Sir Simon Rattle (photo: Oliver Helbig)

Simon Rattle conducts Ginastera and Britten

A programme which allows the Berliner Philharmoniker to show off their skills as soloists: Alberto Ginastera’s Variaciones concertantes, inspired by Argentine folklore, offer our musicians wonderful opportunities to showcase the tonal splendour of their instruments. The same is the case in Benjamin Britten’s humorous piece The Young Person’s Guide to the Orchestra, which also pays homage to the Baroque composer Henry Purcell. Principal horn Stefan Dohr and tenor Andrew Staples lead us through different nocturnal moods in Britten’s Serenade, ranging from the tender and mysterious to the menacing.

Berliner Philharmoniker

Sir Simon Rattle conductor

Stefan Dohr french horn

Andrew Staples tenor

Alberto Ginastera

Variaciones concertantes, op. 23

Benjamin Britten

Serenade for tenor, horn and strings, op. 31

Stefan Dohr french horn, Andrew Staples tenor

Benjamin Britten

The Young Person's Guide to the Orchestra, op. 34

Dates and Tickets

Unfortunately, this concert is cancelled.

Thu, 27 May 2021, 20:00


Unfortunately, this concert is cancelled.

Fri, 28 May 2021, 20:00


Sat, 29 May 2021, 19:00


Live in the Digital Concert Hallgo to broadcast


Among the numerous works that Benjamin Britten composed for his lifelong companion Peter Pears, the Serenade for tenor, horn and strings is one of the most atmospherically intense. In this concert, conducted by Sir Simon Rattle, the solo parts will be taken by Stefan Dohr, principal horn of the Berliner Philharmoniker, and tenor Andrew Staples. The unusual scoring was the result of a meeting with the young hornist Dennis Brain, whose virtuosity and expressiveness fascinated Britten. A horn solo serves as the Prologue and Epilogue to the settings of six poems that are linked by the theme of night. The music for William Blake’s “Elegy” to a sick rose creates an oppressive effect.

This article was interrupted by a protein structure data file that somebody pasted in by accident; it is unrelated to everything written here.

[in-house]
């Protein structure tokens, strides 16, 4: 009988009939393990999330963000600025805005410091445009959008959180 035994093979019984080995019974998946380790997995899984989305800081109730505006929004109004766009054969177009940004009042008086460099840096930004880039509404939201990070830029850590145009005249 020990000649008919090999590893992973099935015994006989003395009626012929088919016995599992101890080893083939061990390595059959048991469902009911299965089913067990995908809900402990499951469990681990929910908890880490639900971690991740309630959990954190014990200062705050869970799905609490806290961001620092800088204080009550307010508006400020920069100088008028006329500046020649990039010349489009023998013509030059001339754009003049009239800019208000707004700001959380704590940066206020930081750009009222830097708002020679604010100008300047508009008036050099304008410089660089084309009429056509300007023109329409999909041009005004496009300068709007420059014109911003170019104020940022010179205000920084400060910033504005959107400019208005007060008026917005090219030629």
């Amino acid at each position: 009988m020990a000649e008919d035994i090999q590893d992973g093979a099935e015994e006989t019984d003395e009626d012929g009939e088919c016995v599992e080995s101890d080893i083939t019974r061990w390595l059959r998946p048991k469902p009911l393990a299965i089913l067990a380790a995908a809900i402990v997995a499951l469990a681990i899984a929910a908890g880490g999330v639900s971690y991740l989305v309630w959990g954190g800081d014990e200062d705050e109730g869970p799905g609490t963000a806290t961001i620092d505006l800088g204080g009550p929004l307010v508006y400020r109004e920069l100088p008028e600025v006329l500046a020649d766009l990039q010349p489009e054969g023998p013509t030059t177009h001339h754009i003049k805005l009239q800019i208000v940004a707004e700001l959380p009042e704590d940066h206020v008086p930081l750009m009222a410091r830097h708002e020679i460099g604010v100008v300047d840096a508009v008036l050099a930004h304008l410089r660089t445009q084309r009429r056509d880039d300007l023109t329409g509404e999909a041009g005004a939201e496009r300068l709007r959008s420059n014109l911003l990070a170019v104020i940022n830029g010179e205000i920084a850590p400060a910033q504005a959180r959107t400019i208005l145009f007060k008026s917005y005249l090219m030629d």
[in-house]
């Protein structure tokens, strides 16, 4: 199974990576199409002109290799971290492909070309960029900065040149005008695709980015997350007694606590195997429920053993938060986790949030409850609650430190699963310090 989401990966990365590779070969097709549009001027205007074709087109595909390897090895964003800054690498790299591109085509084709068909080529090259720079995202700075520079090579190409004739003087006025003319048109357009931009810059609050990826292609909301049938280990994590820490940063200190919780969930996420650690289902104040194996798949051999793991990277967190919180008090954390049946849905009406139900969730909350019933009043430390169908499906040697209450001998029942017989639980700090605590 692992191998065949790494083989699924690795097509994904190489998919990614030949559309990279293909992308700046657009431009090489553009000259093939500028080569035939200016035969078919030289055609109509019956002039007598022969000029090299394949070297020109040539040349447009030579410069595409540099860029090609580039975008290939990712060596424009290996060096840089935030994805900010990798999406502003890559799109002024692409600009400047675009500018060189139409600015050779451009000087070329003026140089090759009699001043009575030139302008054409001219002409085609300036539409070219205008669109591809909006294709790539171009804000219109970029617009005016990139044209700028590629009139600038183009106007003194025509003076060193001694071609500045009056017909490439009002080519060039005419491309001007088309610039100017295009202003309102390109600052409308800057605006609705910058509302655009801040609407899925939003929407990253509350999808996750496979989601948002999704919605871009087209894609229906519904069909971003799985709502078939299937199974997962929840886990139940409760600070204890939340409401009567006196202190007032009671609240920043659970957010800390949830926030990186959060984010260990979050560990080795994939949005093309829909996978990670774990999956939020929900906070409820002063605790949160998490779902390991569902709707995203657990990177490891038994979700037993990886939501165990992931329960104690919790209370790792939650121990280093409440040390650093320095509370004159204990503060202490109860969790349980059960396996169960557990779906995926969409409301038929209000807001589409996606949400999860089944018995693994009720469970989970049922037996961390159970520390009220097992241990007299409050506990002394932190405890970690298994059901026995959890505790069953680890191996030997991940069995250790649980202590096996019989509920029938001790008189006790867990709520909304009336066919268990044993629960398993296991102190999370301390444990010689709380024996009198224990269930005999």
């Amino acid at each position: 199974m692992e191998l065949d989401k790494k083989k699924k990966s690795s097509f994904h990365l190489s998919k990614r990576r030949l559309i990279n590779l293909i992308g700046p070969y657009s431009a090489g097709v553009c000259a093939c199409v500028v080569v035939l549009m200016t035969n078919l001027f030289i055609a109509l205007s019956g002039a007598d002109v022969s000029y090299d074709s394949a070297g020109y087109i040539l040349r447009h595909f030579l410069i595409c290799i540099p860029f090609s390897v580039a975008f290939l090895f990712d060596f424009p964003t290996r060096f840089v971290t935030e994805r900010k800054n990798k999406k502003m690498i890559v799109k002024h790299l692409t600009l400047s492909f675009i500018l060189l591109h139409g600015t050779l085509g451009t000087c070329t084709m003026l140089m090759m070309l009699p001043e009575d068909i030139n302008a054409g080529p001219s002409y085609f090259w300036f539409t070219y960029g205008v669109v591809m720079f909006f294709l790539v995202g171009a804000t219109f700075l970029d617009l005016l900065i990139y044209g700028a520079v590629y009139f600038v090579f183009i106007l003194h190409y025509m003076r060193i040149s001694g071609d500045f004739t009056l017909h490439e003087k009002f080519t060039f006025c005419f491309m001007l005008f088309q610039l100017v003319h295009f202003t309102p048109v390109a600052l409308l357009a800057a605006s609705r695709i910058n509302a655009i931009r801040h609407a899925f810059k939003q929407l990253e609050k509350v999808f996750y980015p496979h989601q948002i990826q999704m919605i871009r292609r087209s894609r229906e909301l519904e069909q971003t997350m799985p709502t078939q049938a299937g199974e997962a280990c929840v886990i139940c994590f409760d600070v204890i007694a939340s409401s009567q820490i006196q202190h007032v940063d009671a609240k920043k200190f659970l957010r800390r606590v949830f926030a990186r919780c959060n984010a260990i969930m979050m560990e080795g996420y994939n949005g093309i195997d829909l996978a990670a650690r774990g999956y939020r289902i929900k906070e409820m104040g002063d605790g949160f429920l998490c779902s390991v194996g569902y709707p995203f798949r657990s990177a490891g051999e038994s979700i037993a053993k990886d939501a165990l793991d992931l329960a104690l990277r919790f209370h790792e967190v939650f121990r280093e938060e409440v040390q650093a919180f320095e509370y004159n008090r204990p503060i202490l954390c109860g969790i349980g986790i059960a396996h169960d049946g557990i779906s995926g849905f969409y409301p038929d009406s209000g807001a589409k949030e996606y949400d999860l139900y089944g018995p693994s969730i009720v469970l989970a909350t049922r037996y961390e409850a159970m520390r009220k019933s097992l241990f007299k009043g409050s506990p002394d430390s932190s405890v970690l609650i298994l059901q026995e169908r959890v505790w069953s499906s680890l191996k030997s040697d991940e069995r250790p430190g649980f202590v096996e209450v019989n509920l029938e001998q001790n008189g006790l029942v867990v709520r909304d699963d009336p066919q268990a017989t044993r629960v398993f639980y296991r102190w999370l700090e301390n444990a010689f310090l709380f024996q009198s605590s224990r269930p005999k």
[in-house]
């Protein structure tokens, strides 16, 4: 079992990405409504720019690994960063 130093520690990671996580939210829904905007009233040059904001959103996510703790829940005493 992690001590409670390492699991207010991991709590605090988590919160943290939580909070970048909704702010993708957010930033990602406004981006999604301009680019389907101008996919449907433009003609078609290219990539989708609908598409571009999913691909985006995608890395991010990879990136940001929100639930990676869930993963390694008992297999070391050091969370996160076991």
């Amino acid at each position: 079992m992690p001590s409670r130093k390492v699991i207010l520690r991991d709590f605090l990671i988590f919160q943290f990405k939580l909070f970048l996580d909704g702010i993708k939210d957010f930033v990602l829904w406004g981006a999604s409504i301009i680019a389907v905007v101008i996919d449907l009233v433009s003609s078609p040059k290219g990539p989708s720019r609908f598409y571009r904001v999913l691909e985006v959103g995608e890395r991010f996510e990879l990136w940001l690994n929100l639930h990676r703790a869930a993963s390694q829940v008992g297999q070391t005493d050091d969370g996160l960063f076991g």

Whereas Britten wrote the Serenade during the Second World War, The Young Person’s Guide to the Orchestra was composed shortly after it ended. In the witty, brilliant variations, which are based on a theme of Henry Purcell, Britten first introduces the individual instruments and sections of the orchestra in succession, then finally lets them compete with each other in a fugue. The Variaciones concertantes by the great Argentinian composer Alberto Ginastera display a similar dramaturgical development and virtuosity in their orchestration. The work, which opens with only the solo cello and harp, is performed by the Berliner Philharmoniker for the first time at this concert.


Sir Simon Rattle was chief conductor of the Berliner Philharmoniker and artistic director of the Berlin Philharmonie from September 2002 until June 2018. Even before taking up his post as principal conductor, Simon Rattle had already collaborated regularly with the Berliner Philharmoniker for fifteen years: he conducted the orchestra for the first time in November 1987 in Mahler’s Sixth Symphony. In September 2017, Simon Rattle took up the position of Music Director of the London Symphony Orchestra. Rattle is also principal artist of the Orchestra of the Age of Enlightenment, chief conductor designate of the Symphonieorchester des Bayerischen Rundfunks (from the 2023/24 season) and works with leading orchestras on both sides of the Atlantic.